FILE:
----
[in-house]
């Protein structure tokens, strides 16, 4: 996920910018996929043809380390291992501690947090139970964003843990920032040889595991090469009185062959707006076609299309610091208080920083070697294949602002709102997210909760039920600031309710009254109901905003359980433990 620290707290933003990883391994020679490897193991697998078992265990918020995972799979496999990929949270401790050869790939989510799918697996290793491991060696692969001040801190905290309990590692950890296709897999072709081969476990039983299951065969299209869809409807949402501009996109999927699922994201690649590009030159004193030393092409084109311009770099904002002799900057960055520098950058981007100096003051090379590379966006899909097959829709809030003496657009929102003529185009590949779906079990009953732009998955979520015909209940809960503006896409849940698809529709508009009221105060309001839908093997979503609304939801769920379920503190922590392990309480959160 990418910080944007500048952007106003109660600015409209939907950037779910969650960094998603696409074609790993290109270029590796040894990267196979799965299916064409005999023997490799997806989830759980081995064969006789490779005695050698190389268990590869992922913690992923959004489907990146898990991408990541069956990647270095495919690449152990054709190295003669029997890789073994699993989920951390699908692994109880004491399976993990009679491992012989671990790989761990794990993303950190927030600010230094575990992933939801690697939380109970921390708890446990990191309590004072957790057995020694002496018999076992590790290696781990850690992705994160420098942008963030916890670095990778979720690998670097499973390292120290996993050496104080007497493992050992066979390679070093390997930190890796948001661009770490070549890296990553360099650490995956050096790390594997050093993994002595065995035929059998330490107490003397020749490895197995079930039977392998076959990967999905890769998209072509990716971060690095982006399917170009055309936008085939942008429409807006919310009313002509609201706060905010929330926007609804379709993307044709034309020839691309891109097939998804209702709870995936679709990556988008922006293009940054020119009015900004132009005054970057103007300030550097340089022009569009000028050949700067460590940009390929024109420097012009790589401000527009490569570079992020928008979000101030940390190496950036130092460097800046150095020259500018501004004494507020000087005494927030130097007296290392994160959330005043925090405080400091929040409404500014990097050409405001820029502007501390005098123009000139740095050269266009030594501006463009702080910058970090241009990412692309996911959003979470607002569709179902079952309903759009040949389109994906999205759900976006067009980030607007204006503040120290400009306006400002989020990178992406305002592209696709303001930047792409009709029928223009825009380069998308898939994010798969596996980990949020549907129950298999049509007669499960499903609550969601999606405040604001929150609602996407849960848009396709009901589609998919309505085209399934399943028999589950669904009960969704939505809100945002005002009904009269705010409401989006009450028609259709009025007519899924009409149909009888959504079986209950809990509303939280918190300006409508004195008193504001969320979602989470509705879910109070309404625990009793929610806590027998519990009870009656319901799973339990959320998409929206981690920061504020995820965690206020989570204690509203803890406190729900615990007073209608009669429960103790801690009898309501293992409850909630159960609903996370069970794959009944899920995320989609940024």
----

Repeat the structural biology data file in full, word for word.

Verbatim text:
[in-house]
């Protein structure tokens, strides 16, 4: 996920910018996929043809380390291992501690947090139970964003843990920032040889595991090469009185062959707006076609299309610091208080920083070697294949602002709102997210909760039920600031309710009254109901905003359980433990 620290707290933003990883391994020679490897193991697998078992265990918020995972799979496999990929949270401790050869790939989510799918697996290793491991060696692969001040801190905290309990590692950890296709897999072709081969476990039983299951065969299209869809409807949402501009996109999927699922994201690649590009030159004193030393092409084109311009770099904002002799900057960055520098950058981007100096003051090379590379966006899909097959829709809030003496657009929102003529185009590949779906079990009953732009998955979520015909209940809960503006896409849940698809529709508009009221105060309001839908093997979503609304939801769920379920503190922590392990309480959160 990418910080944007500048952007106003109660600015409209939907950037779910969650960094998603696409074609790993290109270029590796040894990267196979799965299916064409005999023997490799997806989830759980081995064969006789490779005695050698190389268990590869992922913690992923959004489907990146898990991408990541069956990647270095495919690449152990054709190295003669029997890789073994699993989920951390699908692994109880004491399976993990009679491992012989671990790989761990794990993303950190927030600010230094575990992933939801690697939380109970921390708890446990990191309590004072957790057995020694002496018999076992590790290696781990850690992705994160420098942008963030916890670095990778979720690998670097499973390292120290996993050496104080007497493992050992066979390679070093390997930190890796948001661009770490070549890296990553360099650490995956050096790390594997050093993994002595065995035929059998330490107490003397020749490895197995079930039977392998076959990967999905890769998209072509990716971060690095982006399917170009055309936008085939942008429409807006919310009313002509609201706060905010929330926007609804379709993307044709034309020839691309891109097939998804209702709870995936679709990556988008922006293009940054020119009015900004132009005054970057103007300030550097340089022009569009000028050949700067460590940009390929024109420097012009790589401000527009490569570079992020928008979000101030940390190496950036130092460097800046150095020259500018501004004494507020000087005494927030130097007296290392994160959330005043925090405080400091929040409404500014990097050409405001820029502007501390005098123009000139740095050269266009030594501006463009702080910058970090241009990412692309996911959003979470607002569709179902079952309903759009040949389109994906999205759900976006067009980030607007204006503040120290400009306006400002989020990178992406305002592209696709303001930047792409009709029928223009825009380069998308898939994010798969596996980990949020549907129950298999049509007669499960499903609550969601999606405040604001929150609602996407849960848009396709009901589609998919309505085209399934399943028999589950669904009960969704939505809100945002005002009904009269705010409401989006009450028609259709009025007519899924009409149909009888959504079986209950809990509303939280918190300006409508004195008193504001969320979602989470509705879910109070309404625990009793929610806590027998519990009870009656319901799973339990959320998409929206981690920061504020995820965690206020989570204690509203803890406190729900615990007073209608009669429960103790801690009898309501293992409850909630159960609903996370069970794959009944899920995320989609940024």